Movie Review: ‘Dark Horse’
By Bill Wine
KYW Newsradio 1060
PHILADELPHIA (CBS) — The makers of Dark Horse may see it as just that, but don’t look for it in the winner’s circle.
That’s because this under-the-radar (and, presumably, ironically titled) offbeat movie stumbles badly soon after coming out of the starting gate.
Dark Horse is a small-scale comedy-drama about arrested development that suffers itself from something similar.
It comes from writer-director Todd Solondz, whose reputation rests mainly on the quality of two fine films he made in the late 1990s, Welcome to the Dollhouse and Happiness.
What Dark Horse shares with those two features are its suburban New Jersey setting; its interest in lonely outsiders and deprivation of one sort or another; its portrait of desire and despair; its embrace of discomfort, both on the screen and in the audience; and its idiosyncratic style.
But whereas those two quirky features managed to fascinate and disturb, Dark Horse feels incomplete and lacks follow-through to an irritating degree, with plot strands abandoned all over the place like so many empty soft-drink cups at a carnival.
Jordan Gelber plays Abe Wertheimer, the title character, a hostile, underachieving, socially awkward, thirtysomething action-figure collector and college dropout who still lives with his parents (a critical dad played by Christopher Walken and a smothering mom played by Mia Farrow, both written and played on the cusp of grotesque caricature).
Abe also works for his father at his industrial real estate firm — which he angrily resents. He also resents and envies his older brother, Richard, a successful physician played by Justin Bartha.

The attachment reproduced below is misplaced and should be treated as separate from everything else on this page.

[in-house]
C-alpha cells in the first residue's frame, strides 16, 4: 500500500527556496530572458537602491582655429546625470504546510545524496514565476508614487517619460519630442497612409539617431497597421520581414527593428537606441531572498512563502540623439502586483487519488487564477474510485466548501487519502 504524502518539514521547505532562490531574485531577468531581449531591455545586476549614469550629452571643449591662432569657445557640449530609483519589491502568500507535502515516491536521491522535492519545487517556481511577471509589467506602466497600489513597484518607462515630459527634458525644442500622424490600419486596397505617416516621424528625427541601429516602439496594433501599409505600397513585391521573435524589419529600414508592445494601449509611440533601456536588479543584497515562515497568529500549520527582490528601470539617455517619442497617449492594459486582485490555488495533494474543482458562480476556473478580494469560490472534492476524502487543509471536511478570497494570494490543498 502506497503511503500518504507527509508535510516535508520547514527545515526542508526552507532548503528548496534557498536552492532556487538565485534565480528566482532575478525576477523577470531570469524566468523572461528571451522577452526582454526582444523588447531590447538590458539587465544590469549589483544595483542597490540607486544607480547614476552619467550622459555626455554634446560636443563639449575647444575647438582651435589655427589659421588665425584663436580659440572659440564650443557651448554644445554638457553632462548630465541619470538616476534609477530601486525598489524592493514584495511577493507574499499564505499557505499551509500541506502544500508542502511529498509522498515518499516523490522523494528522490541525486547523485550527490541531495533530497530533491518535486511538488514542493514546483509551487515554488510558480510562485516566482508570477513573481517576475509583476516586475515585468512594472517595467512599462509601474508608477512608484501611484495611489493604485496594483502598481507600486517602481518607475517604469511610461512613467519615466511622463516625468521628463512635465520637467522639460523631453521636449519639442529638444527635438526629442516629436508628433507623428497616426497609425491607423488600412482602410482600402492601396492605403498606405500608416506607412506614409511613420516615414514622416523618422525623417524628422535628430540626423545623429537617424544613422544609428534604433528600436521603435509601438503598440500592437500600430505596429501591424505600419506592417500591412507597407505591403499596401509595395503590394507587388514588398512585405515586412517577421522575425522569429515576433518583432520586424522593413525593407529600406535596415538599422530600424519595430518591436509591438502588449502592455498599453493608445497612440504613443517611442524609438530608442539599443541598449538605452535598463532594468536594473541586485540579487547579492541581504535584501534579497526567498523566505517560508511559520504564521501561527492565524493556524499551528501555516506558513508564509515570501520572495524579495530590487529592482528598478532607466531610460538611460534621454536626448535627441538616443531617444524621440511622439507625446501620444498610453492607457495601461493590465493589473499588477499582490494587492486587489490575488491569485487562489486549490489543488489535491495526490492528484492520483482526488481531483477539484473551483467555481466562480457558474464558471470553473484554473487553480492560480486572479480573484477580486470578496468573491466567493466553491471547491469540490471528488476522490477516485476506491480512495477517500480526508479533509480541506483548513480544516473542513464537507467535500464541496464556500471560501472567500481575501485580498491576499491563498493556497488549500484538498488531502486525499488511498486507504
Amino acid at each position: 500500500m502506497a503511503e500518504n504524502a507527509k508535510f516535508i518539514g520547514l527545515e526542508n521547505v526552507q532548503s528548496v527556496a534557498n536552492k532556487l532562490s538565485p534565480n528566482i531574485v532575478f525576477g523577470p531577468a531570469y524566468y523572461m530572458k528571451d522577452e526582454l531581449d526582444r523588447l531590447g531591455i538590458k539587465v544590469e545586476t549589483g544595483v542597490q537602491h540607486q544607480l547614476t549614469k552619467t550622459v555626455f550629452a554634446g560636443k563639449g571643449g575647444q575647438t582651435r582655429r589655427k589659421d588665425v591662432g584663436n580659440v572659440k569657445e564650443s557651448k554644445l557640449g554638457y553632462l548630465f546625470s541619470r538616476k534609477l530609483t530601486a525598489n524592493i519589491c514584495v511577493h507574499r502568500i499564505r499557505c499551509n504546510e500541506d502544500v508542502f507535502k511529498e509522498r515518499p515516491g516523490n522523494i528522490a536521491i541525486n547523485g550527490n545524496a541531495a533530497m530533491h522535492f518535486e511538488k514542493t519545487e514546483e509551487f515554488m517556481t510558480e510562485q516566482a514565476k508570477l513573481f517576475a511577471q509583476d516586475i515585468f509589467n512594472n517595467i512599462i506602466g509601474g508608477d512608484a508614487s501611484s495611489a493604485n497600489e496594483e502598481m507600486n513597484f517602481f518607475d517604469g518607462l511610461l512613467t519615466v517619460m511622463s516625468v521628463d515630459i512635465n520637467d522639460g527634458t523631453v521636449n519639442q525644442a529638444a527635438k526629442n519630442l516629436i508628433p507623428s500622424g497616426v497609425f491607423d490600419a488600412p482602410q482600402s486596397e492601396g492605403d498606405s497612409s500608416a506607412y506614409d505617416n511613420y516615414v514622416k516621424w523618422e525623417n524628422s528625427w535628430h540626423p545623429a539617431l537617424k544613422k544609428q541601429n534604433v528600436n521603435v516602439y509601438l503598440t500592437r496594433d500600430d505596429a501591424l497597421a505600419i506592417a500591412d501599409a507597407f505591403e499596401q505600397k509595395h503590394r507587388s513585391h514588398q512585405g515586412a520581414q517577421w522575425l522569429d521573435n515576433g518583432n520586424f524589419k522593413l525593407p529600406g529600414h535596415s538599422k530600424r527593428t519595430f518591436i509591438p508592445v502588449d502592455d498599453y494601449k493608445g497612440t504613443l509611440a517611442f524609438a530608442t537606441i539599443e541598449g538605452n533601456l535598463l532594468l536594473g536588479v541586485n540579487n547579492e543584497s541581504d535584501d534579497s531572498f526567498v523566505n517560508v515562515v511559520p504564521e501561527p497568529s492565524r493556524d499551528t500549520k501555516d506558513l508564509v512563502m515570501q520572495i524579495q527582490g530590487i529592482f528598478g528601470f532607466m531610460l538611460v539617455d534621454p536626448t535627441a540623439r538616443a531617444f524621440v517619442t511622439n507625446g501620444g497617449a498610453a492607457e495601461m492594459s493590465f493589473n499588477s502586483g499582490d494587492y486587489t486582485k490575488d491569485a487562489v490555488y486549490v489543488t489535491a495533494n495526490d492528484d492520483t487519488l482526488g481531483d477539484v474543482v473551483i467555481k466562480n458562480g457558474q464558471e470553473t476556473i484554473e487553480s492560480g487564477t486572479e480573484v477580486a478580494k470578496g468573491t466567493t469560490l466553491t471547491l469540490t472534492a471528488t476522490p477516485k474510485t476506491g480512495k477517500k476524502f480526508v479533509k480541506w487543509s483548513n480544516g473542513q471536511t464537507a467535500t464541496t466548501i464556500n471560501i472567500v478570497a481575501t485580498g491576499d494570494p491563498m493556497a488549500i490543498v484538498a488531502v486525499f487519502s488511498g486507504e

Selma Blair is Miranda, an insecure and heavily medicated depressive whom Abe meets at a wedding. He is immediately smitten, pursues her, woos her, and proposes marriage.
Amazingly, she agrees.
As the new, sad-sack-squared couple begins their life together, Abe fantasizes, guiltily and obsessively, about an older woman, played by Donna Murphy, Abe’s father’s secretary, who it would appear is out to seduce him.
Abe’s dreams and fantasies — at least, we think that that’s what they are — then continue to intrude on the slim narrative during the second half of the film without shedding much light on anything.
Solondz’s immersion in the cinema of discomfort, when it’s clicking, produces moments that you can hardly bear to watch even as you find yourself not able to look away. But Dark Horse reins in its excess to such a self-defeating degree, you can bear to watch and you can look away.
His is a distinctive voice, but not necessarily an edifying one. And the danger of focusing on a joyless character is that you could end up with a joyless movie.
Ahem. It’s just not easy to feel invested in characters when we sense that even their creator doesn’t like them.
In addition, this particular and particularly joyless movie stops instead of ending, offering a final scene that doesn’t add up and seems to be a cheat, leaving viewers dissatisfied or confused, or both.
So we’ll arrest the development of 2 stars out of 4 for the drained-of-joy dramedy, Dark Horse, a movie we exit feeling not just finished with but saddled with.